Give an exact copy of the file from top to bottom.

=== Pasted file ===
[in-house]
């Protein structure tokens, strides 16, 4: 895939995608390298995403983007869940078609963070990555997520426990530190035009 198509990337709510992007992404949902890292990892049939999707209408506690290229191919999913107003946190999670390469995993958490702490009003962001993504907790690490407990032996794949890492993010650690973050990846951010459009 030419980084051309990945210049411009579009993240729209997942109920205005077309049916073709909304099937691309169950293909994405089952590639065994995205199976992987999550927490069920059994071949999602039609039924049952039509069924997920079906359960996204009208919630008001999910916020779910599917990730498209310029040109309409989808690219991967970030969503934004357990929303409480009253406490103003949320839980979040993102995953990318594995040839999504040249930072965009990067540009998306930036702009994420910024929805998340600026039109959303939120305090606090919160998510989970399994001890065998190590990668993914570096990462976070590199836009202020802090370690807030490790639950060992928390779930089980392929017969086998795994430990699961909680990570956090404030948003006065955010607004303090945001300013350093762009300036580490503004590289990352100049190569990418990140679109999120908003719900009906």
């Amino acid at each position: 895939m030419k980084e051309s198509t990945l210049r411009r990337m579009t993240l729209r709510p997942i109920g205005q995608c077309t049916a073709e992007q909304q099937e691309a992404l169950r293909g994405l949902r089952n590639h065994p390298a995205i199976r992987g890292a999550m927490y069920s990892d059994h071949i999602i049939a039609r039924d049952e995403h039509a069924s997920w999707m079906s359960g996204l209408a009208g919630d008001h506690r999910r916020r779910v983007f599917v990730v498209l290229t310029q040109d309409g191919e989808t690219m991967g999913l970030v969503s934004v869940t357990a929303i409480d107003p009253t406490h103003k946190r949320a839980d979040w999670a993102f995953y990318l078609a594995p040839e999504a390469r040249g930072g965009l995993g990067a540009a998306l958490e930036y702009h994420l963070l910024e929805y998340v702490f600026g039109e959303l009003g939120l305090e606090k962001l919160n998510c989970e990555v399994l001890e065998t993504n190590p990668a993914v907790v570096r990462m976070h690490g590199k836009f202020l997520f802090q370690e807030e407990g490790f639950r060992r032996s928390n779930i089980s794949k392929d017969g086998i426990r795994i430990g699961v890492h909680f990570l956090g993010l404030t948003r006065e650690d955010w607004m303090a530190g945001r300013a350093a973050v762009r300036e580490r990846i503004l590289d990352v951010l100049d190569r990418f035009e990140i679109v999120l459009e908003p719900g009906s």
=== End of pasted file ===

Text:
[in-house]
């Protein structure tokens, strides 16, 4: 895939995608390298995403983007869940078609963070990555997520426990530190035009 198509990337709510992007992404949902890292990892049939999707209408506690290229191919999913107003946190999670390469995993958490702490009003962001993504907790690490407990032996794949890492993010650690973050990846951010459009 030419980084051309990945210049411009579009993240729209997942109920205005077309049916073709909304099937691309169950293909994405089952590639065994995205199976992987999550927490069920059994071949999602039609039924049952039509069924997920079906359960996204009208919630008001999910916020779910599917990730498209310029040109309409989808690219991967970030969503934004357990929303409480009253406490103003949320839980979040993102995953990318594995040839999504040249930072965009990067540009998306930036702009994420910024929805998340600026039109959303939120305090606090919160998510989970399994001890065998190590990668993914570096990462976070590199836009202020802090370690807030490790639950060992928390779930089980392929017969086998795994430990699961909680990570956090404030948003006065955010607004303090945001300013350093762009300036580490503004590289990352100049190569990418990140679109999120908003719900009906």
């Amino acid at each position: 895939m030419k980084e051309s198509t990945l210049r411009r990337m579009t993240l729209r709510p997942i109920g205005q995608c077309t049916a073709e992007q909304q099937e691309a992404l169950r293909g994405l949902r089952n590639h065994p390298a995205i199976r992987g890292a999550m927490y069920s990892d059994h071949i999602i049939a039609r039924d049952e995403h039509a069924s997920w999707m079906s359960g996204l209408a009208g919630d008001h506690r999910r916020r779910v983007f599917v990730v498209l290229t310029q040109d309409g191919e989808t690219m991967g999913l970030v969503s934004v869940t357990a929303i409480d107003p009253t406490h103003k946190r949320a839980d979040w999670a993102f995953y990318l078609a594995p040839e999504a390469r040249g930072g965009l995993g990067a540009a998306l958490e930036y702009h994420l963070l910024e929805y998340v702490f600026g039109e959303l009003g939120l305090e606090k962001l919160n998510c989970e990555v399994l001890e065998t993504n190590p990668a993914v907790v570096r990462m976070h690490g590199k836009f202020l997520f802090q370690e807030e407990g490790f639950r060992r032996s928390n779930i089980s794949k392929d017969g086998i426990r795994i430990g699961v890492h909680f990570l956090g993010l404030t948003r006065e650690d955010w607004m303090a530190g945001r300013a350093a973050v762009r300036e580490r990846i503004l590289d990352v951010l100049d190569r990418f035009e990140i679109v999120l459009e908003p719900g009906s």